Well, we can't.  And furthermore, we won't.

For one thing, you need it.  E. coli lives happily in your intestine and helps you digest your food.  When a bad strain of E. coli invades, one of the harmful things it does in your poor body is wipe out the good E. coli, along with many other beneficial species of bacteria that live there.  Hardly seems fair, eh?  But such is the law of natural selection.

Furthermore, science loves E. coli.  Indeed, the ratio of E. coli bacteria to humans within any molecular biology lab is generally about ten billion to one.  As I type this, there are probably twenty liters or so of stinky E. coli being cultured in my lab.  It's the safe kind.  We could bathe in it (not that I would...) with no ill effects. 

Why is it there?  Well, we know how to exploit the very nature of this bug that can make it so harmful: it replicates like crazy.  We use this fact to our advantage and use E. coli to clone any gene we are interested it. 

It's quite simple, really.  We can pop a gene into an E. coli bacterium (this is frequently done by electrocuting the bug!) and the next morning, an entire population of clones from that bug will have our DNA of interest inside them.  We crack those bugs open and pull out our gene, which they have been so kind as to replicate for us in droves overnight.  We can then chop that gene up and splice it into other genes.  And this is molecular cloning at its most basic.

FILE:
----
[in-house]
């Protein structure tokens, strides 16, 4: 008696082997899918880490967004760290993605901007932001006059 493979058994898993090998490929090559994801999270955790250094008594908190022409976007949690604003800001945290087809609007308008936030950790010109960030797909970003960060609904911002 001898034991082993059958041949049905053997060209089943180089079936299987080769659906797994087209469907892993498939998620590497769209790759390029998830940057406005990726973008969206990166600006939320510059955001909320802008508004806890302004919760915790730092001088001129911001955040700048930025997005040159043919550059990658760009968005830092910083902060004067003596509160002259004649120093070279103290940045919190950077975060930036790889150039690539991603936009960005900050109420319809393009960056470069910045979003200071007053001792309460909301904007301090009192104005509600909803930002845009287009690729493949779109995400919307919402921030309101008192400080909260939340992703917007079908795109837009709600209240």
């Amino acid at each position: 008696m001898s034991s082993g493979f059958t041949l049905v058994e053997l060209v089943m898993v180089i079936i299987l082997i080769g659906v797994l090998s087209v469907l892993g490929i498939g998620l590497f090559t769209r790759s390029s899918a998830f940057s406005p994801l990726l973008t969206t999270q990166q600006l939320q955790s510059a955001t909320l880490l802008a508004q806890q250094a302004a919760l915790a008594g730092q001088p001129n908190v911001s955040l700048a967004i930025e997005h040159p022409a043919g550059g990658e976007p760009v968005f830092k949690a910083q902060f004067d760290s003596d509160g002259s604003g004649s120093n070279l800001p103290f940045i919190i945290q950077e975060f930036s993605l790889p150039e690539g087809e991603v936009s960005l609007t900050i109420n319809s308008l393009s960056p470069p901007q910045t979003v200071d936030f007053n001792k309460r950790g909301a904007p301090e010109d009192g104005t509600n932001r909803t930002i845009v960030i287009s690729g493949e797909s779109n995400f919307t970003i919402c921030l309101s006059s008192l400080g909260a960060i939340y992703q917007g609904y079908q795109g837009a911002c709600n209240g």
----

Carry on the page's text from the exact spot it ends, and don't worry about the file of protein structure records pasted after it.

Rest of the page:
So please don't expect these little guys to go away any time soon.  Just wash your bean sprouts.

Thursday, June 2, 2011

The roots of Rome: lessons from the gardens of ancient Pompeii

Is your basil bolting?  Well, you'd better go catch it!

When herbs flower - thus decreasing their flavor - it is called "bolting".  I find this funny.  It reminds me of that old joke about the refrigerator...

Many of you know that like my protagonist, I love gardening.  This skill will come in handy for Katrina as she chases down an ancient plant containing a rare chemical element that can treat cancer.

It is widely known that the ruins of Pompeii contain plaster casts of humans that perished in the 79 AD eruption of Mount Vesuvius.  These unfortunate souls were buried alive as ash from the eruption piled upon them.  Centuries later, their bodies had decayed, leaving perfectly molded cavities in the hardened ash.  The cavities were filled in with plaster, and their exact deaths were thus immaculately reconstructed.

It is much less well known that the same was done with the root systems of ancient Roman plants and trees.  Mount Vesuvius erupted in August.  Many species of plant life abundant in Pompeii's gardens were in full bloom.  The reconstruction of their root systems, in combination with other data, has led us today to a strong understanding of these gardens.  Within them were plants for food, for beauty, for scent, for wine, for medicine.

The basil might have bolted, but the history remained for us to uncover.